An enormous 1,500 year-old Byzantine wine factory, thought to be the largest in the world of its kind, has been uncovered in the central Israeli city of Yavne.
Footage filmed on Monday shows excavators continuously uncovering more wine jars on the huge site.
The site spreads over a whopping 75,000 square feet (6,970 square metres).
“We’re standing in one of the largest wine factories that we know of in anywhere in the country,” said engineer at Israel Antiquities Authority John Seligman.
“We’re talking about a Byzantine wine factory, which includes five huge wine presses, producing around two million litres of wine annually,” he went on to say.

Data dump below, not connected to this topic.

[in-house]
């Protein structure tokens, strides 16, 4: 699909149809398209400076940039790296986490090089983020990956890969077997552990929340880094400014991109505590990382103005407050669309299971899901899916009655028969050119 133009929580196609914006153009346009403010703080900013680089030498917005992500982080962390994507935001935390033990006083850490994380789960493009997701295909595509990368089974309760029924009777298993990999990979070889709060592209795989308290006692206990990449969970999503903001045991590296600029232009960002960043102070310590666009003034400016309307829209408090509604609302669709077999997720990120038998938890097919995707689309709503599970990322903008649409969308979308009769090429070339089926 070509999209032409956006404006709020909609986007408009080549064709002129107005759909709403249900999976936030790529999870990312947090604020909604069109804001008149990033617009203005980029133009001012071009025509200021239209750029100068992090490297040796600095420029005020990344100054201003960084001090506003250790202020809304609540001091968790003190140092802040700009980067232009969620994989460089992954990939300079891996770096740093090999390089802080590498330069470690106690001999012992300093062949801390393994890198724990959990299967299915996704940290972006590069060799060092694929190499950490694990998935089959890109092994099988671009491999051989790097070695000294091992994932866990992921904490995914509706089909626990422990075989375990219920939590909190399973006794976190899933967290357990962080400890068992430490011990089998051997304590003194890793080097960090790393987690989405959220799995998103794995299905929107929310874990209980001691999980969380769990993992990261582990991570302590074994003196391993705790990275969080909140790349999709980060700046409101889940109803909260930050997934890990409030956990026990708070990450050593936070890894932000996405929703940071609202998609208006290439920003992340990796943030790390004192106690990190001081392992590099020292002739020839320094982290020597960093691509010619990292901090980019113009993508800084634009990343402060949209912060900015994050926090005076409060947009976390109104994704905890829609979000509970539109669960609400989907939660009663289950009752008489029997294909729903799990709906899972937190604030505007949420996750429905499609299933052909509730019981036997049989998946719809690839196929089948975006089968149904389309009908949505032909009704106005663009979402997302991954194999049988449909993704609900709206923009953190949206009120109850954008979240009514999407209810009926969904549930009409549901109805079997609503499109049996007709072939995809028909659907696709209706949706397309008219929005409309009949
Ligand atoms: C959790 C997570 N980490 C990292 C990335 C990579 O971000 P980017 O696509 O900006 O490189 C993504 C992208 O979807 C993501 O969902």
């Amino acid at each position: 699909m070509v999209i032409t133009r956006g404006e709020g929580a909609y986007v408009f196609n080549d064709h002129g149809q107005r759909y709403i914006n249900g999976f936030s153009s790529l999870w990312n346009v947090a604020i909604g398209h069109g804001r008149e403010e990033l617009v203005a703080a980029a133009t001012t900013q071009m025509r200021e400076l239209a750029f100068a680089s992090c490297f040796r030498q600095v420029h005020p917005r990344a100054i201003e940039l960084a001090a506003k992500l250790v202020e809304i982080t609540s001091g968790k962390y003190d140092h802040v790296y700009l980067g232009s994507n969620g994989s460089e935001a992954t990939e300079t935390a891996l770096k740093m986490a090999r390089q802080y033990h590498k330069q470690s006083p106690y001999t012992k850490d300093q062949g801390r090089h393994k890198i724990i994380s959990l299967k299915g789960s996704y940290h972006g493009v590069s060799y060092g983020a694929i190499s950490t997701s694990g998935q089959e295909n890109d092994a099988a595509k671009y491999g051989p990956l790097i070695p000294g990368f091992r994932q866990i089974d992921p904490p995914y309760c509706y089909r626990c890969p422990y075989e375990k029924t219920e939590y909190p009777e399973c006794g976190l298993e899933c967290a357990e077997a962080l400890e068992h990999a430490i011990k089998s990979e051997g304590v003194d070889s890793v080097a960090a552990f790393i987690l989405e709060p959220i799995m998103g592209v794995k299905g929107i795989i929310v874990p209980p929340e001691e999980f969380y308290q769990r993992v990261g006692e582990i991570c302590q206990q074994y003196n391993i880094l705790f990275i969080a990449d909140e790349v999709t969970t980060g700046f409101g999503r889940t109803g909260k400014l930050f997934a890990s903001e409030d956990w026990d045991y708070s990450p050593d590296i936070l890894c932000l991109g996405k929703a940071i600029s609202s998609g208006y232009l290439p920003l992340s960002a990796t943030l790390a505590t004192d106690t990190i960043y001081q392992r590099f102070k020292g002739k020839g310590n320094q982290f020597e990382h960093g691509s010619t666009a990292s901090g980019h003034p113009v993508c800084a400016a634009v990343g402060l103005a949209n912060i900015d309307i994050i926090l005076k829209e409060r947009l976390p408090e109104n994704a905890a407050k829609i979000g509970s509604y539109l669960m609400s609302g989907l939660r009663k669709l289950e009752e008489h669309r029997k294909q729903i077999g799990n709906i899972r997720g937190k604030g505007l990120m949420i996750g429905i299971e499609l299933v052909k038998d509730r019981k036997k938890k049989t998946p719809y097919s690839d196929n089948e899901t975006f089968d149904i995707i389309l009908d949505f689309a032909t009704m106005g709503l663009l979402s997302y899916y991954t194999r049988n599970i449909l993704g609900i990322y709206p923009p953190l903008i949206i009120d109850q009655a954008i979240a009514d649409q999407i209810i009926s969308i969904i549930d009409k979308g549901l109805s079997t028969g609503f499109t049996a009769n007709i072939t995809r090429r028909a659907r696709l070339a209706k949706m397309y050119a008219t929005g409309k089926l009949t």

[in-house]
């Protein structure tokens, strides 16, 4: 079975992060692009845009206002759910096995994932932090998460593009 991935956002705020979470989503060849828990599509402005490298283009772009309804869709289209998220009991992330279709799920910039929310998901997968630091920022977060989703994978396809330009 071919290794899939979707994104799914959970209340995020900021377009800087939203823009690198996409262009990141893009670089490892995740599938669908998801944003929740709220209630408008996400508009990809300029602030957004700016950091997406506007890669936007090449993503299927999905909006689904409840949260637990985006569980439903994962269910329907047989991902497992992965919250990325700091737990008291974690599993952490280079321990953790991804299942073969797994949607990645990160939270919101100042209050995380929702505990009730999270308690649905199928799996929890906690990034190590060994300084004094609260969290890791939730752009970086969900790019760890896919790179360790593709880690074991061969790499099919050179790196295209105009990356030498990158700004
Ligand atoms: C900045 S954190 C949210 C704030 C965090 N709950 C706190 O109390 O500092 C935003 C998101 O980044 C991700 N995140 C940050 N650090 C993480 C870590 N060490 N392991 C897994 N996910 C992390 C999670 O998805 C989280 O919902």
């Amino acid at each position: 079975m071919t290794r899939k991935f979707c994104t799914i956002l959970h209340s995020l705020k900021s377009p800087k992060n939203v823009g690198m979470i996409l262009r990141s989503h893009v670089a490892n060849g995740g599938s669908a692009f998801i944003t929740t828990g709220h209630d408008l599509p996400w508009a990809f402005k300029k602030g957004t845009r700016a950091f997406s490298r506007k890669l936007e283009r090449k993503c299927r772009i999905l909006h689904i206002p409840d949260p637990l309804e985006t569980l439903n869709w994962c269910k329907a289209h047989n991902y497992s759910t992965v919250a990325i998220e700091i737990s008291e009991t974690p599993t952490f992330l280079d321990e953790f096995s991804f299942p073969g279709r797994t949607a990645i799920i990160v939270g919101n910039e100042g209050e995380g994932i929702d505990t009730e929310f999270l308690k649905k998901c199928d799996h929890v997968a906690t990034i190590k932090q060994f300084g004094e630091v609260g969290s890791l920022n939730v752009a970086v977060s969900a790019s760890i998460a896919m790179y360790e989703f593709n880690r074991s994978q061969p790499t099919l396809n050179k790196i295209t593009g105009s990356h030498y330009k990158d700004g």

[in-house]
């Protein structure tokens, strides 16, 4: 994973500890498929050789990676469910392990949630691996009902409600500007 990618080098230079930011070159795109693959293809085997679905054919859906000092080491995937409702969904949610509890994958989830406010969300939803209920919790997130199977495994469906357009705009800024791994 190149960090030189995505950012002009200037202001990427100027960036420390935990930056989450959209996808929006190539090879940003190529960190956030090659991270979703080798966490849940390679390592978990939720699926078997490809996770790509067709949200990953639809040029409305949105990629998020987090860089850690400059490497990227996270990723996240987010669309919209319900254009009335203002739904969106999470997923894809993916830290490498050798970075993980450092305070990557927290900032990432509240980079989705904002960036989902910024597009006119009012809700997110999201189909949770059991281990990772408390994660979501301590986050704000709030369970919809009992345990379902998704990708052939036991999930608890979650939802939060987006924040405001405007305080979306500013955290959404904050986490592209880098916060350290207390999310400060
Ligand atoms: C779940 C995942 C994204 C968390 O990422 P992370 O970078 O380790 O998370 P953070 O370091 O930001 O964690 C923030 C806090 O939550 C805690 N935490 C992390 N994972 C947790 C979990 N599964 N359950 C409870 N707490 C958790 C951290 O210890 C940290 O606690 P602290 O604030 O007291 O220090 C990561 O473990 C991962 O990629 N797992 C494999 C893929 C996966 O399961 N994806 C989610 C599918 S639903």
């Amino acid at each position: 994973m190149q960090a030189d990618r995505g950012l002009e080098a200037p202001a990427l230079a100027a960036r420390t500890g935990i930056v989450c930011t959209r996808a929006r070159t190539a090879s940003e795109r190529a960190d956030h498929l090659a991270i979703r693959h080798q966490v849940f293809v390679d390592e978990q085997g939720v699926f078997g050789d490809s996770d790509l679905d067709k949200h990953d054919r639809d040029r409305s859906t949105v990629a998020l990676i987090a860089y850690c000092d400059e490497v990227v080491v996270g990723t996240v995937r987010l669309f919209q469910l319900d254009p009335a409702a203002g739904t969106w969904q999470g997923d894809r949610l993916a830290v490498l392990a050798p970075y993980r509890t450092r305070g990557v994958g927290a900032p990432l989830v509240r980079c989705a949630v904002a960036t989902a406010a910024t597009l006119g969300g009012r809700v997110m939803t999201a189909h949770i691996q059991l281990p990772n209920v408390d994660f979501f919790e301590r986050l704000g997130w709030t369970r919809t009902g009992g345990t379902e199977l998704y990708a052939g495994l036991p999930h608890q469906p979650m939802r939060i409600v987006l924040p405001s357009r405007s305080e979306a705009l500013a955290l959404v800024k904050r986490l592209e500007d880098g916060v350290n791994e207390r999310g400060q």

Seligman explained that Gazan wine would have been known throughout the region during the era, and that the huge ‘Gazan jars’ it was stored in were one of its hallmark features.
“Seeing this jar, you would know you’d be having Gaza wine, just like if you see a cola bottle today you know that you’re going to get cola,” Seligman claimed.
According to the antiques authority, the site was discovered two years prior during excavations conducted as part of the city’s development.